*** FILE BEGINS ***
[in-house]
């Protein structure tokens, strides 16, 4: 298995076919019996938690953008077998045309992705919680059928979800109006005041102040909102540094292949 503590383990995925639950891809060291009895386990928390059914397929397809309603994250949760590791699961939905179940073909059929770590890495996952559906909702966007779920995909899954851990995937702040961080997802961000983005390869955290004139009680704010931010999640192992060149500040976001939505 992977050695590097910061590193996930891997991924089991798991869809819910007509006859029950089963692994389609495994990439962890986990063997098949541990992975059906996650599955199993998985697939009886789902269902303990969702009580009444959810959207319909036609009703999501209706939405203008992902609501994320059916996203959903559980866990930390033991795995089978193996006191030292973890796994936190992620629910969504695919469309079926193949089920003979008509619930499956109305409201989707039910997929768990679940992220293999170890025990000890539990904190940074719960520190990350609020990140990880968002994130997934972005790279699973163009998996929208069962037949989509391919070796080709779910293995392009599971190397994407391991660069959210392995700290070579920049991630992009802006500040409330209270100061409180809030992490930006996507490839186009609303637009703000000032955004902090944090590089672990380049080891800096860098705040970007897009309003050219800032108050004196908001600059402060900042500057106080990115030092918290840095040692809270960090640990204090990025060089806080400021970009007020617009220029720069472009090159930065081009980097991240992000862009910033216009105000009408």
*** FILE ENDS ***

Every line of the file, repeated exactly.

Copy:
[in-house]
């Protein structure tokens, strides 16, 4: 298995076919019996938690953008077998045309992705919680059928979800109006005041102040909102540094292949 503590383990995925639950891809060291009895386990928390059914397929397809309603994250949760590791699961939905179940073909059929770590890495996952559906909702966007779920995909899954851990995937702040961080997802961000983005390869955290004139009680704010931010999640192992060149500040976001939505 992977050695590097910061590193996930891997991924089991798991869809819910007509006859029950089963692994389609495994990439962890986990063997098949541990992975059906996650599955199993998985697939009886789902269902303990969702009580009444959810959207319909036609009703999501209706939405203008992902609501994320059916996203959903559980866990930390033991795995089978193996006191030292973890796994936190992620629910969504695919469309079926193949089920003979008509619930499956109305409201989707039910997929768990679940992220293999170890025990000890539990904190940074719960520190990350609020990140990880968002994130997934972005790279699973163009998996929208069962037949989509391919070796080709779910293995392009599971190397994407391991660069959210392995700290070579920049991630992009802006500040409330209270100061409180809030992490930006996507490839186009609303637009703000000032955004902090944090590089672990380049080891800096860098705040970007897009309003050219800032108050004196908001600059402060900042500057106080990115030092918290840095040692809270960090640990204090990025060089806080400021970009007020617009220029720069472009090159930065081009980097991240992000862009910033216009105000009408």